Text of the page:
Besides being cheap, Geigers have two major advantages as single-photon detectors. First, by detecting gamma rays rather than visible or infrared photons, they don’t require darker-than-night conditions, which are the bane of optical entanglement experiments. Second, it’s easy to buy sources of entangled gamma-ray photons. A small disk of radioactive sodium-22 runs $80, compared to $1,400 for a source of entangled optical photons. When the sodium atoms decay, they give off antielectrons, or positrons, which in turn annihilate with nearby electrons to create entangled pairs of gamma-ray photons. (As someone raised on Star Trek, I got quite a thrill ordering antimatter over the Internet.)

Sodium-22 disk

The disk is rated as safe to handle, although it’s not something you’d want to carry around in your pocket. At a distance of about a foot, its emission is comparable to the background level in my basement. The gammas spray out equally in all directions. The disk is also designed to let positrons escape from one side, in case you want some. I use a short wooden dowel to block these errant particles, as well as hold the disk in place inside a plastic tube.

Theory says the entangled gammas in a pair fly off in exactly opposite directions, so I look for them by placing a Geiger on either side of the sample. Paired photons should cause both Geigers to click in unison. To count these simultaneous hits, I wire the Geigers to Aware’s coincidence box (nothing more than a NAND gate, a standard electronic component), plug the c-box output into the mic jack of an iPad using a simple interface, and run an app called Geiger Bot. In pre-iOS times, Sci Am’s Amateur Scientist columnist, Shawn Carlson, hacked a pedometer to accomplish much the same.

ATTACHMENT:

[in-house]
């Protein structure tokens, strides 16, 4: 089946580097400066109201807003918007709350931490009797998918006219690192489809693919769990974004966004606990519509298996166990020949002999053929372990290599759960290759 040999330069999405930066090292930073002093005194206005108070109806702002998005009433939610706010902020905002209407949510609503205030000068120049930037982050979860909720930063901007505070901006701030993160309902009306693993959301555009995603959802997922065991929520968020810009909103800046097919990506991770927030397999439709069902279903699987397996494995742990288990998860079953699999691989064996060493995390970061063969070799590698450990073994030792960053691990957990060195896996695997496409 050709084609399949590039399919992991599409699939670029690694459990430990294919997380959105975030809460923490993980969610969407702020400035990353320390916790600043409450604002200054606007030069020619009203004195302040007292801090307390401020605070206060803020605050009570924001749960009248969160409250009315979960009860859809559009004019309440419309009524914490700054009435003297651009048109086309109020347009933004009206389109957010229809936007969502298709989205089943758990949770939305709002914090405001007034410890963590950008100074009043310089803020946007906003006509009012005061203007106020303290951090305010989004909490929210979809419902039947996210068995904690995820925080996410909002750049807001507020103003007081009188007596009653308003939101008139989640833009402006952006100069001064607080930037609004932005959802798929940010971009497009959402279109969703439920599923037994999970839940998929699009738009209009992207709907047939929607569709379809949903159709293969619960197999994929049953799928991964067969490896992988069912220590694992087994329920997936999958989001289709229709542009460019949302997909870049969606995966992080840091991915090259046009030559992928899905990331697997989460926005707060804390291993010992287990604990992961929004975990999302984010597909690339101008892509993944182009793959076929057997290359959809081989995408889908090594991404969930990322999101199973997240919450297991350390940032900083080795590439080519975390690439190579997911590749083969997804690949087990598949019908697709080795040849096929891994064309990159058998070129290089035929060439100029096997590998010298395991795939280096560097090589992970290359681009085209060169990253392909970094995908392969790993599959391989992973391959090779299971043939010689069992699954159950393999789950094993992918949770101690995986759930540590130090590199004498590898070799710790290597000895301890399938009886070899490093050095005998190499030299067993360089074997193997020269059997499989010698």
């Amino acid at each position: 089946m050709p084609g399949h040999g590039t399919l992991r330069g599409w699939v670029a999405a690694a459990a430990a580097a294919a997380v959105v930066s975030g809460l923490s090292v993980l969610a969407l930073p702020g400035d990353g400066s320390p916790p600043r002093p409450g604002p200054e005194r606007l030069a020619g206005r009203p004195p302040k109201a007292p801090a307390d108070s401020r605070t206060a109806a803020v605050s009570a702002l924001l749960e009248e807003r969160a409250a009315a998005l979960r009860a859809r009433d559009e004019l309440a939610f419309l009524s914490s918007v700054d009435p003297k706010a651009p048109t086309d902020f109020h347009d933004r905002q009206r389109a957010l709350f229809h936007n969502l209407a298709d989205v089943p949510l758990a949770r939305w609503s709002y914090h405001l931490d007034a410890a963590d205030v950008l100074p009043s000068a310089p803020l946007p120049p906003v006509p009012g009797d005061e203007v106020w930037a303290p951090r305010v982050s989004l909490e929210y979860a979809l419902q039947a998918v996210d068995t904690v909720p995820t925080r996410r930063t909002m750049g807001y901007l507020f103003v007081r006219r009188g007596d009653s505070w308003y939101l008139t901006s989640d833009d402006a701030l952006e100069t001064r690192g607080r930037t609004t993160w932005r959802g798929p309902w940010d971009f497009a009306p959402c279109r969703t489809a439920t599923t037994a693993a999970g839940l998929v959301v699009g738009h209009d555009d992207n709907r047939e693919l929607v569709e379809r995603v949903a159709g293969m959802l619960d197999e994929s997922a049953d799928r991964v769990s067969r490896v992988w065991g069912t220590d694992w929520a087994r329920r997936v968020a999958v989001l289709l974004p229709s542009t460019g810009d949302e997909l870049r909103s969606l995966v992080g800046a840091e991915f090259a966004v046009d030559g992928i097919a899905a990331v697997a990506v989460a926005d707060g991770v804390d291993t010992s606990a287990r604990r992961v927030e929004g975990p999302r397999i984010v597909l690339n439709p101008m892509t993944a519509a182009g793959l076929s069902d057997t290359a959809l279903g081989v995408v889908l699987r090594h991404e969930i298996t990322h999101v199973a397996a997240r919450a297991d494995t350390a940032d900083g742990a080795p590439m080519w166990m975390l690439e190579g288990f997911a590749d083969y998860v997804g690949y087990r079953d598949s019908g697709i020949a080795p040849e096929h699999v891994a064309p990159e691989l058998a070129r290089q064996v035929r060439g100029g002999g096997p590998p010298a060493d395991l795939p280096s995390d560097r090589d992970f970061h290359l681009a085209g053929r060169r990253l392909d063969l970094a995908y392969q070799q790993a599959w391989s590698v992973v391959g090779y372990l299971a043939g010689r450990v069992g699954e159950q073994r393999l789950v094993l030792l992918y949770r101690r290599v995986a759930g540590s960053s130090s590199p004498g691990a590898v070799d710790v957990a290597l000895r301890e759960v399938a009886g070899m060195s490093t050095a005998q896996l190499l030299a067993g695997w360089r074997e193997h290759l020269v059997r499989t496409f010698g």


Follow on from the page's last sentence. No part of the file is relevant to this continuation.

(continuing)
Before hunting for entangled photons, I test the Geigers and c-box by measuring the background radiation—specifically, cosmic rays. When a high-energy particle from deep space hits Earth’s atmosphere, it shatters into a fusillade of particles, notably muons, that rain down upon the ground. A muon will rip through both Geiger counters and register as a coincidence. You can tell you’re detecting cosmic rays, rather than some other form of radiation, because the coincidence rate depends on the Geigers’ positioning. Stacked one of top of the other, the devices register particles traveling vertically downward, and Geiger Bot counts about 3 coincidences per minute. This value matches estimates of the cosmic-ray flux for such a setup. Lined up horizontally side by side, the Geigers become insensitive to muons from on high and the coincidence rate drops by a factor of 100. You used to be able to upload your results to the Cosm data-logging website, but it has shut down.